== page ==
Jean Darling, the actress, who has died aged 93, was the blonde child star of the Our Gang series of silent films in the late-1920s and was once described as "The Most Beautiful Little Girl in Pictures".
The popular series, which survived the shift from the silent era to the talkies, focused on the comic adventures of a group of poor neighbourhood children. They were the creation of the producer Hal Roach - the man who partnered Stan Laurel with Oliver Hardy.
The wife of the assistant general manager of Roach's studio brought Jean to the attention of the producer after seeing her on the street with her mother in Hollywood. Jean had just celebrated her fourth birthday when she made Bring Home the Turkey (1927), the first of 35 Our Gang two-reel shorts.
"I thought I was a god," she recalled. "I was worshipped. That sort of thing could have destroyed me. I sometimes think the fact I was spared was just plain magic."
She was born Dorothy Jean LeVake in Santa Monica, California, on August 23, 1922. Her parents separated when she was still a baby, and afterwards her mother changed her daughter's name to Jean Darling.
Jean and fellow child star "Baby Peggy" Montgomery attended acting school in Hollywood together. "She was the most beautiful girl I'd ever seen," Peggy said of Jean Darling. "She seemed to be everything the rest of us kids wanted to be... what's more she was funny and talented."
Jean Darling played a pivotal role in the Gang's mischief, but her screen presence could also be demure. After appearing in Bouncing Babies (1929), her last in the series, she went on a public appearance tour of the RKO/Orpheum theatres that lasted for two years. "For the briefest time I was the highest-paid blonde in Hollywood," she claimed.
"Only Jackie Coogan and Baby Peggy were earning more than we kids in the Our Gang series. Roach created movie stars and in turn, monsters... Hollywood turned innocent children into horrid mini-adults and some of us had tragic ends. The sad thing was when we all grew up, nobody wanted us to work in pictures any more."
Often pushed by their parents, Jean Darling's contemporaries demanded more money, chauffeur-driven cars and French maids.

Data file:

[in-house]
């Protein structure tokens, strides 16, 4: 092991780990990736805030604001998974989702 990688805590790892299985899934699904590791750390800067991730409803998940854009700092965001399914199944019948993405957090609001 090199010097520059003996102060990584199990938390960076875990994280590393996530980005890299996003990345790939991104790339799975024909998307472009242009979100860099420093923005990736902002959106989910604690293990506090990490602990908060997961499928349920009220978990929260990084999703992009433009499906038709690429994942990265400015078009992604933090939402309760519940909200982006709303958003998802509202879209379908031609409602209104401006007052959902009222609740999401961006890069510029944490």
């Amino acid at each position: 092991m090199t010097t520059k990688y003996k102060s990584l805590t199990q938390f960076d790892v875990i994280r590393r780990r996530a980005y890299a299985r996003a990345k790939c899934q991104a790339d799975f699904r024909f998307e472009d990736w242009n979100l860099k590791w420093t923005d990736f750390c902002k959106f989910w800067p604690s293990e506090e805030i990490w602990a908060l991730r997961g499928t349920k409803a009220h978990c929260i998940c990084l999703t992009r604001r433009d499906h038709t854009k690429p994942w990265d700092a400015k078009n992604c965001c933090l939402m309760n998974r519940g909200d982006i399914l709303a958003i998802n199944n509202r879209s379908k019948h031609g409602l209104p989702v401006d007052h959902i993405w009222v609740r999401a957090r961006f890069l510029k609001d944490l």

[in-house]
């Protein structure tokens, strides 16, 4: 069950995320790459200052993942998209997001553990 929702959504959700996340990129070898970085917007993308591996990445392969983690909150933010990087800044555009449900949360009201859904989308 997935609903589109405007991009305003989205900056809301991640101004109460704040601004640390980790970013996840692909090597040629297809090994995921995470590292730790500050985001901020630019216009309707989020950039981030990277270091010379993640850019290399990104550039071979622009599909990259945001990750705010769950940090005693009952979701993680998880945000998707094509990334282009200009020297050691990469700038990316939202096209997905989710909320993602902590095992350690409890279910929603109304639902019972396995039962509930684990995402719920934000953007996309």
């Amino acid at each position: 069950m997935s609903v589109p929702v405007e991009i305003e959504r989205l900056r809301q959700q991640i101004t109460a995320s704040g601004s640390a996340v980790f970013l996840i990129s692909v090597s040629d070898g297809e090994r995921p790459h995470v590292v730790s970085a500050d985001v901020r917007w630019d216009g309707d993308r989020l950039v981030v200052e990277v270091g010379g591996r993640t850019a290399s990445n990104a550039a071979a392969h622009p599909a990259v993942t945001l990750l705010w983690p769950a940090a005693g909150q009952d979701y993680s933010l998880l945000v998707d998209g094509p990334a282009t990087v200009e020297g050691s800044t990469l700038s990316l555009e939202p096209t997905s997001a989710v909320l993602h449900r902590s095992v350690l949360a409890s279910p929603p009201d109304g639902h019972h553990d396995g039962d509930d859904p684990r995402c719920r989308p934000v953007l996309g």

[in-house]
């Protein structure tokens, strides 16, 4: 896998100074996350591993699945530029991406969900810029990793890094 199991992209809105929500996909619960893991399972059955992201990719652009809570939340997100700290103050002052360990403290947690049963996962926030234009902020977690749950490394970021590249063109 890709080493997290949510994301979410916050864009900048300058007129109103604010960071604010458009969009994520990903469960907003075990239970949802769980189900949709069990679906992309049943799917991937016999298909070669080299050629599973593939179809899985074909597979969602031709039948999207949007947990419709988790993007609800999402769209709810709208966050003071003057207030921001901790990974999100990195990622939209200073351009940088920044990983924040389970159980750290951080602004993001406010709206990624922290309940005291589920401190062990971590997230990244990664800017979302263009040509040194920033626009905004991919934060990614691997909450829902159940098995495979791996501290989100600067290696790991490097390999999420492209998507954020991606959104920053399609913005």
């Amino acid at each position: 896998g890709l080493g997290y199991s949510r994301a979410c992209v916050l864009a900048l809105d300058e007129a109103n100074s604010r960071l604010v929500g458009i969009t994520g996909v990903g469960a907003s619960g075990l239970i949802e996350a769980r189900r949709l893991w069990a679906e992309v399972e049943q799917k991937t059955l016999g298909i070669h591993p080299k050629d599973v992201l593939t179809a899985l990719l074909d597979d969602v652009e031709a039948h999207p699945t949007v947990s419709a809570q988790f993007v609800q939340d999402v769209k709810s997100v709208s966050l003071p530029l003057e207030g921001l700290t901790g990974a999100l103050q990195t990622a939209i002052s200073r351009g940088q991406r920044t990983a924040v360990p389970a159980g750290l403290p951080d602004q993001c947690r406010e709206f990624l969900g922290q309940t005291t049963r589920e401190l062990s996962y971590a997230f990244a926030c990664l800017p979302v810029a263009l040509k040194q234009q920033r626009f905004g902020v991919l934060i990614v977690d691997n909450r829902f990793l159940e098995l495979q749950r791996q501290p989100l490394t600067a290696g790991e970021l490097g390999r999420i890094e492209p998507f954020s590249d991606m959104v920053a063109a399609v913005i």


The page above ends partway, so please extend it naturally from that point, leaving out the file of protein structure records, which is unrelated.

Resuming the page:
"In the end many turned to drink and drugs. Some died penniless. I was one of the fortunate ones," she said.
Her Our Gang films included Baby Brother and Chicken Feed (both 1927); Rainy Days (1928); Crazy House (1928); Small Talk (1929); and Little Mother (1929).
Jean Darling returned to the Roach studio after a five-year gap to play Curley Locks in Babes in Toyland (1934) starring Laurel and Hardy. In Jane Eyre (also 1934) she portrayed Charlotte Brontë's heroine as a young child.
"I got sick of working at about 13," said Jean Darling in 2013. "I went down to the board of education and took examinations to graduate high school which I did with straight As."
She moved to New York, where she spent the next eight years studying voice and modelling, and working occasionally in vaudeville.
The theatre owner Lee Shubert put her under contract and presented her in the musicals Blossom Time and Knickerbocker Holiday. In 1942, she made her Broadway debut in Count Me In with Jean Arthur.
During the Second World War she toured Italy and North Africa for the United Service Organisations, entertaining troops. At the end of the war she took the role of Carrie Pipperidge in Carousel on Broadway. Directed by Rouben Mamoulian , the show ran for two years and 850 performances - Jean Darling did not miss a single appearance. She was also seen in the 1949 revival of Pal Joey.
"There was no great ambition. Like other child stars there was a key in my back. I'd been wound up by someone and was hitting all the marks," she said in later life.
She was a regular on radio shows, and during the 1950s had her own successful television show, A Date with Jean Darling, followed by a stint as the hostess on The Singing Knit-Witch. In 1953, Lloyd Bacon directed her as the silent movie star Lilyan Tashman in The I Don't Care Girl .
In June 1954, Jean Darling married Reuben Bowen, a television magician who was billed as "Kajar". Their son, Roy, was born the following year. For a while Jean Darling was part of her husband's act - singing and seemingly floating on air.
The couple made a three-year tour of South Africa, South America and Europe before settling in Ireland in 1967. They had separated by the time of his death in 1980.
Settling in Dublin in 1974, Jean Darling painted watercolours and wrote mystery stories for Alfred Hitchcock's Mystery Magazine and Whispers magazine. She also wrote and performed plays and stories for RTE, often in the persona of "Aunty Poppy".
Her death leaves only Lassie Lou Ahearn and Dorothy Morrison as the surviving cast members of the Our Gang silent comedies. She died in a German nursing home on September 4, and is survived by her son.